Njoroge Wachai at PostGlobal

Njoroge Wachai

Kenya

Njoroge is a journalist who formerly worked for the Kenya-based People Daily. He was Africa Correspondent for the Science and Development Network (SciDev.net), a UK-based web site highlighting science and technology issues from developing countries. He also freelanced for the Switzerland-based Bulletin of the World Health Organization (WHO). Njoroge was a press fellow at the Wolfson College, University of Cambridge for four months in 2003, where he researched the role of alternative press in the democratization process in Africa. Njoroge currently lives in the U.S. He has studied Journalism and Technical Communication at the graduate level. Close.

Njoroge Wachai

Kenya

Njoroge is a journalist who formerly worked for the Kenya-based People Daily. more »

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Trade, Not Aid, for Africa

Why do African countries keep pushing for aid that rich countries are reluctant and unwilling to give?

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All Comments (7)

Somai:

You are FRAUD Mr Wachai!!

Mariano Patalinjug:

Yonkers, New York
11 July 2008

The author of this essay, Mr. Njoroge Wachai, is right.

Trade, not aid, is what Africa needs, he contends.

It is time Africans get used to the idea that those G8 "pledges" of aid to Africa will pretty much remain that; the history of aid from the G8 countries to Africa, is a sorry and pathetic one of only "token actual deliveries" of money.

Consider that out of the $25 billion in additional aid pledged to Africa [by G8] in 2005, only $3 billion has been delivered. That's a measly 32 percent of what was promised. That simply is "token" aid calculated to mollify a few Africans and make people in donor countries feel generous!

This year, at Hokkaido, the G8 have pledged a $60 billion package to help Africa fight HIV/AIDS, malaria and tuberculoses. If their miserable record holds, the G8 can be expected to deliver at most $19.2 billion of what they have pledged perfunctorily.

But with the United States and Europe simultaneously going through a recession if not a historic economic crisis, Africa will be lucky if it actually gets half of $19.2 billion.

Given the size of Africa and the size and complexity of the problems it faces, those amounts are but drops in a very huge bucket.

It is high time that African leaders wake up to this brutal reality and press for trade and not aid.

Mariano Patalinjug
MarPatalinjug@aol.com

ZZim:

Good article, Njoroge. I agree with you 100%.

I used to room with an African during college and it was always good to hear his perspective on world events. It was surprising to me just how differently he looked at things from the way we do here in the US. I think that we need to hear more voices like yours from Africa so that our opinions are better informed.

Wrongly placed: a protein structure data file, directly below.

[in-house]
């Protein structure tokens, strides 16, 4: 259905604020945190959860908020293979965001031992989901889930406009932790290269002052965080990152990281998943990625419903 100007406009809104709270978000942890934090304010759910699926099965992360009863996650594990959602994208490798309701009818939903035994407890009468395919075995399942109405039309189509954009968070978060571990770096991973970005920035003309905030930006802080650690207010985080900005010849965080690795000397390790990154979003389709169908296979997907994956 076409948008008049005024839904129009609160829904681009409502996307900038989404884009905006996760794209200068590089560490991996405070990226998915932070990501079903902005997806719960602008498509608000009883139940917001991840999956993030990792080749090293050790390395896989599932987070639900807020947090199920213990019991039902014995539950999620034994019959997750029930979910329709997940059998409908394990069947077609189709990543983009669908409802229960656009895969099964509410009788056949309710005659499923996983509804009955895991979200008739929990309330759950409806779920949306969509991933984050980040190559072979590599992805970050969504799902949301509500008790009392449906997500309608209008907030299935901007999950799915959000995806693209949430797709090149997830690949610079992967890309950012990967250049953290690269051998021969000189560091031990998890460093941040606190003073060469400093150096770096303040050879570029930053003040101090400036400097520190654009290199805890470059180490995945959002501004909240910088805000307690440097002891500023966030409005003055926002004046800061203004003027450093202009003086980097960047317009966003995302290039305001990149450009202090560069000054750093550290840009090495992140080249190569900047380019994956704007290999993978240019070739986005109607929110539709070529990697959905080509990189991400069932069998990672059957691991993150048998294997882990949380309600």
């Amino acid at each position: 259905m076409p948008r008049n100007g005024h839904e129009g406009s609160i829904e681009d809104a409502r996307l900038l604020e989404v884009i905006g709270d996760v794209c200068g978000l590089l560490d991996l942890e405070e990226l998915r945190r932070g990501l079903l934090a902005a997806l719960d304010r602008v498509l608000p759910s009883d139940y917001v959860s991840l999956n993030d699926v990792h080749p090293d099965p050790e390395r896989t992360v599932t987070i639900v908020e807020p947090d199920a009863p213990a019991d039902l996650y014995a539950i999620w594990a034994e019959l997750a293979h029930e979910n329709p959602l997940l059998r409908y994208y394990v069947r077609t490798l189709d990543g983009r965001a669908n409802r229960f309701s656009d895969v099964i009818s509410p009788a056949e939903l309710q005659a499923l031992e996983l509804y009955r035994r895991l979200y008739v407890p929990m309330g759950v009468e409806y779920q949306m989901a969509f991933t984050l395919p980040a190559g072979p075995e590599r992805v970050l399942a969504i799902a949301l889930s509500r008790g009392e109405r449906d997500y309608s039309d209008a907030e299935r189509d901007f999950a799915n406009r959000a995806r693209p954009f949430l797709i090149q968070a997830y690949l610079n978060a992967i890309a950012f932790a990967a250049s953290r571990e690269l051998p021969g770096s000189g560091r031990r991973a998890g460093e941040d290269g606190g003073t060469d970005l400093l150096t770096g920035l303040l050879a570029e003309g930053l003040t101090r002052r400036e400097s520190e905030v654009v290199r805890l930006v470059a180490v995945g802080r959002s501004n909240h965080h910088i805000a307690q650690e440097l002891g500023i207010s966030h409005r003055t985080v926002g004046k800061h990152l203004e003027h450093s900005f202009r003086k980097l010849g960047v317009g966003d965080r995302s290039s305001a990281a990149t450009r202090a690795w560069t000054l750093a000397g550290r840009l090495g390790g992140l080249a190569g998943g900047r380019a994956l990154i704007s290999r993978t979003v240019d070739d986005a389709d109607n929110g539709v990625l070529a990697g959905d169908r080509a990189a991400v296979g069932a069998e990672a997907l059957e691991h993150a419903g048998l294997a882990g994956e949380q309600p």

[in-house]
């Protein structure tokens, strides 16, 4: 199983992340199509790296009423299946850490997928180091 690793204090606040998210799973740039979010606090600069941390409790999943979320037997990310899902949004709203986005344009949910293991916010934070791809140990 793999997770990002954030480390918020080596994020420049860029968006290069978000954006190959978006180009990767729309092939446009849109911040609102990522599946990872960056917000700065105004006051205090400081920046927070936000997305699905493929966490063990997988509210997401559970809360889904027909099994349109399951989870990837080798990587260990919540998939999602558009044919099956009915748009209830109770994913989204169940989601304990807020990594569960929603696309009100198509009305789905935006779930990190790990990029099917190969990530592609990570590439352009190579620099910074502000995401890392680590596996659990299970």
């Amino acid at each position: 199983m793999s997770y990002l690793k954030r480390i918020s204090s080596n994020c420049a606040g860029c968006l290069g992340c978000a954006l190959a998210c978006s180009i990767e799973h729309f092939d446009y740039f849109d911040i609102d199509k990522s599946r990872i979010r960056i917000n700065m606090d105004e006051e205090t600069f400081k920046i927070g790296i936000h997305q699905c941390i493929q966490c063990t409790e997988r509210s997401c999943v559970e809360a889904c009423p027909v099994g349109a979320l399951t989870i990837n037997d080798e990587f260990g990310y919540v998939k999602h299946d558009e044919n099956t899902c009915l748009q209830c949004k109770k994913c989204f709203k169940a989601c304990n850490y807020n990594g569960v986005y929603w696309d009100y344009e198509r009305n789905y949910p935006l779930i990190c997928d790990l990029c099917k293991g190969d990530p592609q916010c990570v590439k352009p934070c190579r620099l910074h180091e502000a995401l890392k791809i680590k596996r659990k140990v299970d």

I would like to see freer trade and freer migration around the world. I think that these two things will do more for the developing world than anything else could.

Premier:

Re: Njoroge

I see your point yet you are not ready to write this article.

"[T]rade, not aid, is what Africa needs"?

You need to aid-first-and-then-trade, Understand?
Please be a human being. If you play such a “cruel” card, no body trusts you.

I see you are also wearing the Obamanian lens: “Necessity” does not make this country strong. You have to “share” your humane efforts first with others who are in need.

dderv:

As you say.

Also, I for instance have become discouraged with how little past aid has accomplished. Probably most Americans feel like I do - we are happy to try to help Africans. But corruption is a byword in many African nations, and I don't want to give my tax $ to some guy who already wears $400 neckties.

Many of us probably personally give some of our income. Some charities are really very good about helping others to help themselves. Why does it seem these projects fight such an uphill battle? Is it because they too have strings attached - religious or otherwise?

Some African nations are making great gains. But many of them are so burdened by corrupt governments that the case for aid seems implausible, given its track record.

Hunky Santa:

I agree 100%. Trade, not aid! Free trade is the foundation on which African countries can prosper.

The rich nations should open their markets to African products and stop sending money to governments who keep the money for themselves most of the time.

Anju Chandel:

Why blame the "rich countries" for African woes when the continent itself - along with its people - is primarily responsible for all the mess that it is into? All so-called leaders of almost all African countries are busy escalating ethnic cleansing, genocide, civil wars, etc. There is no value for anything which could make life of Africans worth living. Mindset is still pre-medieval of both its people and politicians and so is the living style and attitudes. Then how do you expect Africa to grow economically unless it does not become more civil? Don't forget that Africa is the richest continent natural resources wise. It just needs to use them wisely.

African Union has to play the most important role otherwise there is no need for its existence. Of course, there is no denying the fact that Africa needs substantial help from the rest of the economically richer world.

By the way, in another post I just read you giving Thumbs-up to George W Bush for leaving a rich African-legacy! Whereas, the views here are in absolute contrast. Why this tectonic shift in your opinion?

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